The Closing of a Seattle Clinic and What it Means for Feminist Health Care

January 4, 2007

Head over to RH Reality Check for an informative post about feminist health care by Amie Newman, the communications director at Aradia Women’s Health Center in Seattle.

Actually, Newman will only have that title for one more month. Aradia, which was founded in 1972, is closing its doors because it can no longer afford to provide services — abortion, birth control and well-woman care — to its mostly low-income clients (read a letter by Aradia’s board president about the center’s history and the reasons for its closing here [PDF]).

Newman turns to colleagues for analysis of the struggle many women’s health centers are facing. Macy Bloom, AWHC’s former executive director, says, “The closing of AWHC is a dramatic sign of our times. The federal government has not funded abortion care since 1978. Our state Medicaid fiscal reimbursements do not cover the costs of providing care. Costs of medical supplies, malpractice insurance and rent have skyrocketed. Abortion is on the decline in the United States except for low-income women. A true societal commitment to quality, funded health care for poor and marginalized women (the majority of Aradia’s clients) still eludes us.”

As Newman points out, the work of feminist women’s health centers extends far beyond the clinic walls. “Aradia helped pass the Washington State Reproductive Privacy Act (our state’s version of Roe v. Wade ), worked to advocate for the development of a viable microbicide for women worldwide, labored to keep Washington pharmacists from obtaining the right to refuse emergency contraception prescriptions, and all the while strove to destigmatize abortion for all women.”

“AWHC,” adds Newman, “was a remarkable force with which to be reckoned for more than three decades.”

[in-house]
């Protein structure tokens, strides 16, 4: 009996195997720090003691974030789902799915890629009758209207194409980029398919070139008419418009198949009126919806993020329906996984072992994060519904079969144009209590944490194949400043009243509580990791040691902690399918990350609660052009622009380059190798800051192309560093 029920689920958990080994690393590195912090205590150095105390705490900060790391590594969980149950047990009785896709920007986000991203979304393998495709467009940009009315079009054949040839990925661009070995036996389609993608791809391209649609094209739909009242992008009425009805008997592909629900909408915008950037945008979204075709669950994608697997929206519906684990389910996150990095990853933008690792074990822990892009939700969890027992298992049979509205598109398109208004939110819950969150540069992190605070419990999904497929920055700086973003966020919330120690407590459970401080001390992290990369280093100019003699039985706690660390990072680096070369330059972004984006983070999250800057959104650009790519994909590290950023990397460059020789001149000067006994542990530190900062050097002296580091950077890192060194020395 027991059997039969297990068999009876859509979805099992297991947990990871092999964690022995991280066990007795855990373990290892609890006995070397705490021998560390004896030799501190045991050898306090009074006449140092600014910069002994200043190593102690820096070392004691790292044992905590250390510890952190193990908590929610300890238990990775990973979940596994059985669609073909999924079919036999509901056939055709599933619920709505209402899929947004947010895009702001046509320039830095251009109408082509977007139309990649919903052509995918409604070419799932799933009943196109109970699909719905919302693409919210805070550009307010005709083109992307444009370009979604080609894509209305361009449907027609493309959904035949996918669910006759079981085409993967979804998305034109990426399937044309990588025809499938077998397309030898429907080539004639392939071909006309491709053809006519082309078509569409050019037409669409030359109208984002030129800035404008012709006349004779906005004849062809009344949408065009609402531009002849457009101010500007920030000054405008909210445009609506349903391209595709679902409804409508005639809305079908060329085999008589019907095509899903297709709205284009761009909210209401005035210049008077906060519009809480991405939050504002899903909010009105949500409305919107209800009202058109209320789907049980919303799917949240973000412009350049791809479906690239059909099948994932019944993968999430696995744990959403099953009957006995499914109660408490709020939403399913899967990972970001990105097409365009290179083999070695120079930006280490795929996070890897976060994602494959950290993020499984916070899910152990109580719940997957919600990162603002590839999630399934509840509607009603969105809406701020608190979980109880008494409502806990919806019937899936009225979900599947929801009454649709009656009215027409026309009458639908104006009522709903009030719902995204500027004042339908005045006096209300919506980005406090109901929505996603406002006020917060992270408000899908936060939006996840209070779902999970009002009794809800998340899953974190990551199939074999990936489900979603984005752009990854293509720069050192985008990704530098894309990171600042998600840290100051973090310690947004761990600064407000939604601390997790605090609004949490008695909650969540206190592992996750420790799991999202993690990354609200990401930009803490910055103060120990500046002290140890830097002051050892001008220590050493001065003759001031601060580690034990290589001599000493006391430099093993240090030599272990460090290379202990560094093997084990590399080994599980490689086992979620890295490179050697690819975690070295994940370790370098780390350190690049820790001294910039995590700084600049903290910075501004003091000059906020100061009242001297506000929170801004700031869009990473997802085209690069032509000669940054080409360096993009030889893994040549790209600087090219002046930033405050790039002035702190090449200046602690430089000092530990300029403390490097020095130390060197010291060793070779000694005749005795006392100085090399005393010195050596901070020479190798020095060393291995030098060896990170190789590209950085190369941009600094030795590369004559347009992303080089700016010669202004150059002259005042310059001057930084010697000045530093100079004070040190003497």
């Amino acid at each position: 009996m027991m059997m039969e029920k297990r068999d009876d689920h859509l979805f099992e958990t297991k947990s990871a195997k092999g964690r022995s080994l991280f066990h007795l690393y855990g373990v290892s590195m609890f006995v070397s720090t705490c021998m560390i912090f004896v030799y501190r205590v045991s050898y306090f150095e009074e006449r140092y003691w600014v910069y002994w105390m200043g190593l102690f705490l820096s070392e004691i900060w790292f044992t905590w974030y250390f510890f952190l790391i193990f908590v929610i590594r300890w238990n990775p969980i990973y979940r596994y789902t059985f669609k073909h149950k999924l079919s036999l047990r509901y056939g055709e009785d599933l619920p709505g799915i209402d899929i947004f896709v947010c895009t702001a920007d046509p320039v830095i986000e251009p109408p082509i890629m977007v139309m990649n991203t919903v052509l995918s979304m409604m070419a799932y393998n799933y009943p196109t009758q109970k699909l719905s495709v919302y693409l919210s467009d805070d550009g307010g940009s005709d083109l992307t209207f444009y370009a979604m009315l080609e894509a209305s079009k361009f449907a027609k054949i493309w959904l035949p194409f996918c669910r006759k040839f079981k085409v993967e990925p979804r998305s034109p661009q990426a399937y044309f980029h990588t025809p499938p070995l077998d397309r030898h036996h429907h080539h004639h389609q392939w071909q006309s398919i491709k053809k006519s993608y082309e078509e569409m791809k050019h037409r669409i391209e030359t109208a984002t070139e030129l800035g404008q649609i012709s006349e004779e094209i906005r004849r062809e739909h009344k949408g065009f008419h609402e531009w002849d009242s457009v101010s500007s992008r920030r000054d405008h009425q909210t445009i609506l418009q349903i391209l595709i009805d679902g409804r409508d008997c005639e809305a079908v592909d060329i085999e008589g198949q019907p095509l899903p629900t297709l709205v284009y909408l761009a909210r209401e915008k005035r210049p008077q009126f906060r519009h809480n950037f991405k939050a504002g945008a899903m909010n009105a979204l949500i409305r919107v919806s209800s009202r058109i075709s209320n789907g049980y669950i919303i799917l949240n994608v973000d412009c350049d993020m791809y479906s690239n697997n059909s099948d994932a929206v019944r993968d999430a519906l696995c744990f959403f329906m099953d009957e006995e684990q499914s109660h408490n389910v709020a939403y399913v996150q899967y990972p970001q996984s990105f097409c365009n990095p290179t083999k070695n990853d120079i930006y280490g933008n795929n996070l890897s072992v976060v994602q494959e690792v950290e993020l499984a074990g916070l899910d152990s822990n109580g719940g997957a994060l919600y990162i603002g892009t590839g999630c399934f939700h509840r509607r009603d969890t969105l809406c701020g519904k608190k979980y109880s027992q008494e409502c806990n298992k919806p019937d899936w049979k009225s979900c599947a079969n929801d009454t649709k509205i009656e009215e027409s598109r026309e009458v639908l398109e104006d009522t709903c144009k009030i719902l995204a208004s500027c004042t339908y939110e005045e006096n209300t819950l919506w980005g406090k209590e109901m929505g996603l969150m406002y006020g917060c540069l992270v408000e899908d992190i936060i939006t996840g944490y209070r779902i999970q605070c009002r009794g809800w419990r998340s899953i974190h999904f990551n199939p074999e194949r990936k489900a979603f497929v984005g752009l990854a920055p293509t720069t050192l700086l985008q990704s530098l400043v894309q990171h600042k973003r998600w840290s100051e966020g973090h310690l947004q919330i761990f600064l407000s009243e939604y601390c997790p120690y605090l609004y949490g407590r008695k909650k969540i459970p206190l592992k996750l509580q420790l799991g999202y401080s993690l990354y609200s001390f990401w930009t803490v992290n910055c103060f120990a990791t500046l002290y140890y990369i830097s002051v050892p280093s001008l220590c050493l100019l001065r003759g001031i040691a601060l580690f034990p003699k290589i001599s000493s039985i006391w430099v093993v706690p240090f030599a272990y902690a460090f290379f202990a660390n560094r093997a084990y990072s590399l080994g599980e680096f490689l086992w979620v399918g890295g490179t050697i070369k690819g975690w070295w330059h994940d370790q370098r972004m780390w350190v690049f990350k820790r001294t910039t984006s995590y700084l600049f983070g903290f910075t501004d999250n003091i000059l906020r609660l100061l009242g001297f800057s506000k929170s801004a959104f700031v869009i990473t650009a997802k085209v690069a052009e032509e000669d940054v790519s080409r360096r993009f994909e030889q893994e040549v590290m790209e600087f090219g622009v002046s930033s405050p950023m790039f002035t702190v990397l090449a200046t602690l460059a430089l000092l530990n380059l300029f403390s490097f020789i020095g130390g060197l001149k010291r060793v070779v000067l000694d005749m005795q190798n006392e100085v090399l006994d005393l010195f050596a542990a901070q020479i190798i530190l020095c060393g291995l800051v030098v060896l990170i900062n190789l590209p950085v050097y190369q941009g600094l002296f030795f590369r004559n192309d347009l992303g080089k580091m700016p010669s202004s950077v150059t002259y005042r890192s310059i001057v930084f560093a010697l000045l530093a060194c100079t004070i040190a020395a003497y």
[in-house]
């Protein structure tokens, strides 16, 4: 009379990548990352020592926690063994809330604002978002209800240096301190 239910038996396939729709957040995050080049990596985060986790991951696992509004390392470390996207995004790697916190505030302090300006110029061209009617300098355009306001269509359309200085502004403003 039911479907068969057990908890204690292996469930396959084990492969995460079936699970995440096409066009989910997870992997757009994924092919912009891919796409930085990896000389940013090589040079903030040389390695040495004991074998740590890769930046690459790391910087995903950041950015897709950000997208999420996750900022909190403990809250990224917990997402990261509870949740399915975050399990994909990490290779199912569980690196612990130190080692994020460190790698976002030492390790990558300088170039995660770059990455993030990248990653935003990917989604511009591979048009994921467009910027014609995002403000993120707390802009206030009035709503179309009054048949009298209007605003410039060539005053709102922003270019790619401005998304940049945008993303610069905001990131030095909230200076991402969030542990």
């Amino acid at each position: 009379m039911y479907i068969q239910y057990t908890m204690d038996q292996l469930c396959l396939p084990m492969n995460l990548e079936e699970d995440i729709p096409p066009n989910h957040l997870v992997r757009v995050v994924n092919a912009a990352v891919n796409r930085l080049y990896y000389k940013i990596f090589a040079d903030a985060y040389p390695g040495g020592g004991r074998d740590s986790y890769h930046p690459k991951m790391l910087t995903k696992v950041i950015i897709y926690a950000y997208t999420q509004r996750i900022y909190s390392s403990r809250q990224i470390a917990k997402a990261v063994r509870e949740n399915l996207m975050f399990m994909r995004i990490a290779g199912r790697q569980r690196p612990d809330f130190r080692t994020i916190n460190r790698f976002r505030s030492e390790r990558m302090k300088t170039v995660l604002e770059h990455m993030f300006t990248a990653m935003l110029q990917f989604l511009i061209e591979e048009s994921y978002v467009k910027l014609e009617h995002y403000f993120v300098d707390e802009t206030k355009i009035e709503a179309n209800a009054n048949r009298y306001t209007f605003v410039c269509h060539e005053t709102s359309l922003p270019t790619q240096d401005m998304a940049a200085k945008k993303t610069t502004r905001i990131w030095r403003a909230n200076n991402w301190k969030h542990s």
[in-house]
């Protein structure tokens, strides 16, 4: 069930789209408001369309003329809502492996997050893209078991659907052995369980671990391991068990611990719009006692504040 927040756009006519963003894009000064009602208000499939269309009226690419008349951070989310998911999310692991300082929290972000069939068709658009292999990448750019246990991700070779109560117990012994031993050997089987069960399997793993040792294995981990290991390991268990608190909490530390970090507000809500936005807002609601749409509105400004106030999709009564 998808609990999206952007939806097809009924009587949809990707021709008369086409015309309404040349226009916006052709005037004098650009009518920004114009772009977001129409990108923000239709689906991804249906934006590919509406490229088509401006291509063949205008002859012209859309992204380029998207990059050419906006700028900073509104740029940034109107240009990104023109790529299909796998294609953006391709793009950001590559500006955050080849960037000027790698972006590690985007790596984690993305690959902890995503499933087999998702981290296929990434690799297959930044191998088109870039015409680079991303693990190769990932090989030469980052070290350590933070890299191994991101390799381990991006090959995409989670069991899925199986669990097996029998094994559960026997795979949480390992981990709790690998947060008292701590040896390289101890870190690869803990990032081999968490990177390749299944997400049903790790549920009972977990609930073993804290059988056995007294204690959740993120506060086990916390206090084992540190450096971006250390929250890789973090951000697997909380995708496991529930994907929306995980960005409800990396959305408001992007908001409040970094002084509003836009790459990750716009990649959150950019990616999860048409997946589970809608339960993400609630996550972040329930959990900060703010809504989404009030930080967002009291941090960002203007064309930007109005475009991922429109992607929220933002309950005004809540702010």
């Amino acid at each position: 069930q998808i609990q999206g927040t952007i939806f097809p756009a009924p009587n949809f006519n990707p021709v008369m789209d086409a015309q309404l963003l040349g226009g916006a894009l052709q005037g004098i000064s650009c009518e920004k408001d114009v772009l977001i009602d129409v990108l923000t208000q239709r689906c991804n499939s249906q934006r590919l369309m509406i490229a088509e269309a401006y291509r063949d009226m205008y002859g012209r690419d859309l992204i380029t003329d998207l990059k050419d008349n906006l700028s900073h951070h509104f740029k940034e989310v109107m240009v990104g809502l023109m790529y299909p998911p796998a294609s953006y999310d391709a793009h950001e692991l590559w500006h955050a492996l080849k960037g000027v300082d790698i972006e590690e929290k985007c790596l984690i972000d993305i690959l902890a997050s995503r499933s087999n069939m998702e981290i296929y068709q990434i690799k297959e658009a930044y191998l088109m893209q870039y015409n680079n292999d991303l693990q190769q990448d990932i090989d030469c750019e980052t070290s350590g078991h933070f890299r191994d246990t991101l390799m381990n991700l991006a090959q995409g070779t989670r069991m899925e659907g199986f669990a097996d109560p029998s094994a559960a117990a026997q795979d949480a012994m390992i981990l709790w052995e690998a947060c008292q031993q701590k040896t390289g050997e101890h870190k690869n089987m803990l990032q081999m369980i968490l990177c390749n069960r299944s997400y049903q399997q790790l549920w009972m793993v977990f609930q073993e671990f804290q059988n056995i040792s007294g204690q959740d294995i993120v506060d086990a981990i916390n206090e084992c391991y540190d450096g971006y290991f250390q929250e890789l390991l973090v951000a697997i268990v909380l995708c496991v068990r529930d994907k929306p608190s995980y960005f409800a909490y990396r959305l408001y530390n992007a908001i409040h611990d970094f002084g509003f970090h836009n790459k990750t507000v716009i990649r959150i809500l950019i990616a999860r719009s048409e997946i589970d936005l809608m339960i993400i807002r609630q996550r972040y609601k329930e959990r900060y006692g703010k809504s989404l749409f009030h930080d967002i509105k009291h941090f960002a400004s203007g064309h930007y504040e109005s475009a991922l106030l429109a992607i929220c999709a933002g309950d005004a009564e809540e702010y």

And the number of centers who are advocating daily for women’s health and women’s rights is shrinking. Newman writes :

The feminist women’s health movement gave birth to feminist health centers and, at its zenith in the mid-eighties, there were over 50 such centers around the United States. Over the last twenty or so years, an estimated thirty-five of those clinics have closed their doors forever. Clearly, something dramatic is happening.

The growing numbers of closed feminist health centers in the United States represents a tremendous loss for women in our country, according to Beverly Whipple. “Women will get healthcare, but not the same kind of care. In general, providers don’t interact [with female patients] first as women and then as patients, but first as patients and then as women.”

Newman promises to follow up next week with more about “the challenges faced by Aradia and its fellow Consortium members and the consequences for women served by these centers, as well as potential shortcomings in the broader feminist health movement leading to its current struggles.”

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